Professor Way Kuo, President of City University of Hong Kong (CityU), delivered a keynote presentation at the Fourth POMS-HK International Conference held on 3 January at the Run Run Shaw Creative Media Centre. The title of his presentation was “Safety and Operations Management of Nuclear Power Plants”.
Professor Kuo began his speech by analysing the main factors involved in three major nuclear accidents since the world’s first nuclear plant was set up in the 1950s, namely, the Three Mile Island accident in the US in 1979, the Chernobyl accident in the former Soviet Union in 1986, and the Fukushima nuclear accident in Japan in 2011.
“There is one common factor in all three incidents: they were caused, to a large extent, by human errors,” Professor Kuo pointed out.
He went on to say the earthquake that hit Japan on 11 March 2011 did not damage the Fukushima nuclear power plant, but the tsunami it triggered flooded the plant and destroyed the power supply system. This made it very difficult to cool down the reactors whose core temperature can reach over 1,000 degree Celsius.
“Actually, the disaster was caused by a combination of poor maintenance, logistics and management. The back-up pump, gas generator, AC and DC power supplies all failed to work. In fact, Japan has a bad track record in terms of nuclear plant maintenance. In addition, sea water could have been used to cool down the reactors but the management, still hoping to save the reactors, was reluctant to make the decision because the power plant was worth US$10 billion,” he said.
“Judging from the past record, nuclear power is safe, and it’s cleaner than other energy sources. In many cases, the human factor is the problem or the bottleneck for nuclear safety,” he added.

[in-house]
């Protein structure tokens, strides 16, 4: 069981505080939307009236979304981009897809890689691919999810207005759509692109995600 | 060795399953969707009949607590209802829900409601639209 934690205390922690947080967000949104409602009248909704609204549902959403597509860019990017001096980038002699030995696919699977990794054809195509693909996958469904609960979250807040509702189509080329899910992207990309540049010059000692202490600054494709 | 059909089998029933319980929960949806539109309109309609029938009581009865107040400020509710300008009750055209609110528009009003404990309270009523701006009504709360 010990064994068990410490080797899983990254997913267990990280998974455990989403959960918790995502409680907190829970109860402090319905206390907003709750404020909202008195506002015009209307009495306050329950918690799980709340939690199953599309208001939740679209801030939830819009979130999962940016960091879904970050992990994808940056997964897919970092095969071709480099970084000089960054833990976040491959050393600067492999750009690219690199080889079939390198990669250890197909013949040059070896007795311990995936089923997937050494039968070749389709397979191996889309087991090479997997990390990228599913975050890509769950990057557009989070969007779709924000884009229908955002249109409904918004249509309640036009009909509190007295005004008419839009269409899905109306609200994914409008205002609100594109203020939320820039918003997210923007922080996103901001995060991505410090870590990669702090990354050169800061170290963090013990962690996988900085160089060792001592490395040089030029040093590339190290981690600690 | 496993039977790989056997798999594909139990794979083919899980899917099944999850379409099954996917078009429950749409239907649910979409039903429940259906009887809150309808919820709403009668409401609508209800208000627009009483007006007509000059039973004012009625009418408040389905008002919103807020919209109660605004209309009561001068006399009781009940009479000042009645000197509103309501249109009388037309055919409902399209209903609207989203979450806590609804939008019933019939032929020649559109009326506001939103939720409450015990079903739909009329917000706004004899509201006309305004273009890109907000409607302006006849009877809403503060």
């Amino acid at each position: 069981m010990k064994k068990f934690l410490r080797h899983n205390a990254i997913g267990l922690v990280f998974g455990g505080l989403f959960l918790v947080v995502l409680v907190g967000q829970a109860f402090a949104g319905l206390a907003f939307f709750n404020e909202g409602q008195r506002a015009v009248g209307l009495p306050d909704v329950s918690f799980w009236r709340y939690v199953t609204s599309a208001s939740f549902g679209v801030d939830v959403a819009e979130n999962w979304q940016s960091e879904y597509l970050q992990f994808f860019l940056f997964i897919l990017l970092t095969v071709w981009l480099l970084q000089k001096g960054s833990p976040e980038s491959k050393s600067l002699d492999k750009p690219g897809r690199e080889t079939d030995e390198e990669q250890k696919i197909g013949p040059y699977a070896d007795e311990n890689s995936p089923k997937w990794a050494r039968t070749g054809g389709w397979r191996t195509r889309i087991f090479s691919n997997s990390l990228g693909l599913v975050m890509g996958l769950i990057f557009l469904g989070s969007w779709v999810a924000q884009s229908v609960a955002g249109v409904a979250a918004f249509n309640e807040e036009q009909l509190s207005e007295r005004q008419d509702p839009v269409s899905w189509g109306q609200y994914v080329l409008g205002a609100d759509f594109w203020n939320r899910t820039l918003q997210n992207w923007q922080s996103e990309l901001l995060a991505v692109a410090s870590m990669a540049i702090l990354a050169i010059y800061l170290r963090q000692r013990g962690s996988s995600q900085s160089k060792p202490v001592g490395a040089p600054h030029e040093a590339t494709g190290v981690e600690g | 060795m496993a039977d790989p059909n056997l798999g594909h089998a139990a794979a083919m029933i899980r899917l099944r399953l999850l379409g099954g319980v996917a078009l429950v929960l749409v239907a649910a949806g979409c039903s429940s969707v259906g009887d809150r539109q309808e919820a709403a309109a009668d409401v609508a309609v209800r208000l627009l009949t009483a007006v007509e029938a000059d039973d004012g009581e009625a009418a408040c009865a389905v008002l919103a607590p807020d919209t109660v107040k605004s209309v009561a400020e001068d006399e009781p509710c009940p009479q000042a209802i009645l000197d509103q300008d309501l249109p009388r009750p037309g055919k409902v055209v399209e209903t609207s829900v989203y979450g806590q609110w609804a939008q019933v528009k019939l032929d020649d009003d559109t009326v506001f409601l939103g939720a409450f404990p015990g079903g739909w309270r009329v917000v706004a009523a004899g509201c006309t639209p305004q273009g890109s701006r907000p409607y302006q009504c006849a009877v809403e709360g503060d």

We have coal, oil, natural gas, nuclear, wind, solar, bio and even tidal energy, but each of these forms of energy has its own advantages and drawbacks in terms of reliability, environmental impact, availability and economic value.
“Coal is the most popular fuel used to produce power, but every year thousands of miners die because of coal mining accidents. And China has to spend 5.8% of its GDP to rectify the damage caused by coal mining,” he said.
He pointed out that people are afraid of nuclear power partially because of psychological reasons. “We should make our decisions based on the reliability and maintainability of the energy, taking away the psychological factors,” he concluded.
Professor Kuo’s talk was based on discussions in his two books, Importance Measures in Reliability, Risk, and Optimization: Principles and Applications and A Spectrum of Energies: Reflection of Energy and Environmental Protection in the Wake of the Fukushima Nuclear Accident.
He was one of the two keynote speakers at the two-day conference hosted by the Production and Operations Management Society (POMS) - Hong Kong Chapter and Department of Management Sciences of CityU.
The theme of this year’s POMS annual meeting was “Interdisciplinary production and operations management”. Production and operations managers in all organisations today are facing more challenges, and the interaction of operations with other functional areas has become increasingly important.
In his welcome speech, Professor Yan Houmin, Dean of the College of Business, said “The core value of POMS-HK is research — the pursuit of research excellence. In this conference, we will report what we are doing and find out new directions for further research.”
The POMS Hong Kong Chapter was set up in March 2009, with the objective of encouraging exchange of ideas, experiences, and knowledge among scholars and professionals in Hong Kong in the field of production and operations management, and to foster the integration between Hong Kong and the international POM community.